Theresa May is heading for emergency Brexit talks with European leaders after leaving Westminster in turmoil.
The prime minister will meet German Chancellor Angela Merkel and Dutch counterpart Mark Rutte on Tuesday to try to obtain reassurances about the UK's exit deal.
It follows her decision to call off a crunch Commons vote on the deal, scheduled for Tuesday, after admitting she faced a "significant" defeat on it.
The move prompted howls of condemnation from the opposition benches as well as a number of Tories.
There is particular opposition to the proposed backstop arrangements for the Irish border, which would see the UK obey EU customs rules after a transition period if a wider trade deal has not been agreed by then.
Many Tory Brexiters who want to see Mrs May replaced as leader have demanded changes to the deal, but European Council president Donald Tusk insisted there was no question of reopening negotiations.
In other developments at Westminster:
- MPs secured an emergency debate on Mrs May's decision to pull the vote
- Opposition leaders accused the prime minister of showing contempt for Parliament over the cancellation of the vote
- Labour leader Jeremy Corbyn faced pressure to force a confidence vote on the Government
Announcing the decision to delay the vote on the Brexit deal, Mrs May told the Commons that if it had gone ahead as planned, the Government would have been defeated by a significant margin.
Alluding to the main point of concern about her deal she said the Northern Ireland backstop is causing "widespread and deep concern."
Speaking on Monday, Mrs May said: "I have listened very carefully to what has been said in this chamber and out of it by Members from all sides.
"From listening to those views it is clear that while there is broad support for key aspects of the deal, on one issue, the Northern Ireland backstop, there remains widespread and deep concern.
"As a result, if we went ahead tomorrow it would be rejected by a significant margin."
She said the Government was also looking at "new ways of empowering the House of Commons" to ensure that any provision for a backstop has "democratic legitimacy and to enable the House to place its own obligations on the Government to ensure that the backstop cannot be in place indefinitely".
International Trade Secretary Liam Fox said it would be difficult to get the Brexit deal through Parliament without reassurances the UK would not be “trapped” in backstop measures ensuring no return to hard border in Ireland.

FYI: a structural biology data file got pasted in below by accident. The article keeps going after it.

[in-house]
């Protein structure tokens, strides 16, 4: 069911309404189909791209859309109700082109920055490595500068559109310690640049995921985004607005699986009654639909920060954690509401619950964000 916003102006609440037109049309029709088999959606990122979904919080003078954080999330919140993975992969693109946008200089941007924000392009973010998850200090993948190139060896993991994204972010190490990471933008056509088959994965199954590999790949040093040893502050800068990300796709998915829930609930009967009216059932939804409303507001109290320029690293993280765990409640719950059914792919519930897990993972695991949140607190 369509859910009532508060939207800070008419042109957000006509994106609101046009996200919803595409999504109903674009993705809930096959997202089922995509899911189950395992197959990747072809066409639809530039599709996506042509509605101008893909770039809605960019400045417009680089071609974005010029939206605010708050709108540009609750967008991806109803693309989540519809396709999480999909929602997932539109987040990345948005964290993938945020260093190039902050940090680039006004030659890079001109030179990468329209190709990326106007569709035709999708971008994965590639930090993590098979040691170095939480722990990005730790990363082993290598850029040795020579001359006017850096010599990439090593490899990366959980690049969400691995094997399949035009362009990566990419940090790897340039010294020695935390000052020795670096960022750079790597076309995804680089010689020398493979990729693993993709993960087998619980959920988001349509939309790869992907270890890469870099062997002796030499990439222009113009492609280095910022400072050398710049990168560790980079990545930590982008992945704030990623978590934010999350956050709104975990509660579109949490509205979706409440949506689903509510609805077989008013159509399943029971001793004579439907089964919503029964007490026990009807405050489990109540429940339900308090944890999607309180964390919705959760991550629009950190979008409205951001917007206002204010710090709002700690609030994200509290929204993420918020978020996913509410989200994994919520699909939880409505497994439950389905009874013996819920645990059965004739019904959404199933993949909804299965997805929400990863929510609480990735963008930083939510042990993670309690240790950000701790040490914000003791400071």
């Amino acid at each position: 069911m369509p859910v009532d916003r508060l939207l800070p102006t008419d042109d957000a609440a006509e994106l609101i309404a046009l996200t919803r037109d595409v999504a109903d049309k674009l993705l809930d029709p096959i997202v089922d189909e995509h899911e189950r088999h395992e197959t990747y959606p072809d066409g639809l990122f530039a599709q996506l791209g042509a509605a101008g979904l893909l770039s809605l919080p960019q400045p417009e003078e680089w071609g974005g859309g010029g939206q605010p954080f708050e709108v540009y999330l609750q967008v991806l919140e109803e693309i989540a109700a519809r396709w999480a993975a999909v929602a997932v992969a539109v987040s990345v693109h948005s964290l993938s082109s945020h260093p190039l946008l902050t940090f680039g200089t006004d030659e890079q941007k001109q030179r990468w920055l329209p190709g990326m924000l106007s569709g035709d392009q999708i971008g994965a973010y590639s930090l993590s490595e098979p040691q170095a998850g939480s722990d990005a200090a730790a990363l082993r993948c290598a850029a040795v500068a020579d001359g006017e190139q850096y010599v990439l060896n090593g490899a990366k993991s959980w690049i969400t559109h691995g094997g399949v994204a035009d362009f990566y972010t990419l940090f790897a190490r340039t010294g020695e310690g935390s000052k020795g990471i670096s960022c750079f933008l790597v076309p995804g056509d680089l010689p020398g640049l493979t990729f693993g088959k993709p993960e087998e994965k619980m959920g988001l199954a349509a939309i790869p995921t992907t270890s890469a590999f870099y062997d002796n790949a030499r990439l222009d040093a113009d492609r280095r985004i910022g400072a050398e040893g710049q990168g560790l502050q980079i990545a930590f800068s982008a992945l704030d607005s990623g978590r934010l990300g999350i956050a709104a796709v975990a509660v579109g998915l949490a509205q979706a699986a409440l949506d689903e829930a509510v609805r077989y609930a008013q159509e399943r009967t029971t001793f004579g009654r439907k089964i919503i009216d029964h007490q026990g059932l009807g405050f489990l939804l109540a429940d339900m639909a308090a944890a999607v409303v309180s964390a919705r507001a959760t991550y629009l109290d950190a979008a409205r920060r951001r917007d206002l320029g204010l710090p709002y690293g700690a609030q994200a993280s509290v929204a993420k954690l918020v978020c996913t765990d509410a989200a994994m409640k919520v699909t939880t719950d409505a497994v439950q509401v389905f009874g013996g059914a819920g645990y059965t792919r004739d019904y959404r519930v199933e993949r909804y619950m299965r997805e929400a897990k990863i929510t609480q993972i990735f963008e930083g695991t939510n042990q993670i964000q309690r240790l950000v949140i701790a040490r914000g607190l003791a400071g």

Referring to Mrs May’s lobbying mission in Europe, Dr Fox told the BBC’s Newsnight: “My colleagues will want to see that their fears of being trapped in a backstop cannot be realised.
“Without the ability to genuinely reassure my colleagues that they could not legally be kept in the backstop against their will, it will be difficult to get this through the House of Commons.”
Dr Fox added: “Can we find a way of giving both sides the reassurances they seek? Are there other ways of achieving the actual backstop itself?
“There is no clear majority in Parliament for anything other than the current deal, with changes to the backstop.
“It seems to me this is the only thing that would be able to get through the House of Commons.
“If we can’t get changes to the backstop that may not be possible. In which case MPs, whether they were Leave or Remain, will have to confront that there is then only one of two options; no Brexit, or no deal.”
EU leaders will meet for a summit on Thursday where Brexit will again be on the agenda after the latest developments.
However Mr Tusk tweeted that they "will not renegotiate the deal, including the backstop".
"But we are ready to discuss how to facilitate UK ratification," he said. "As time is running out, we will also discuss our preparedness for a no-deal scenario."
Meanwhile, Tory former prime minister David Cameron has said he has no regrets about calling the Brexit referendum – despite previously warning that leaving the European Union would be an “act of economic and political self-harm”.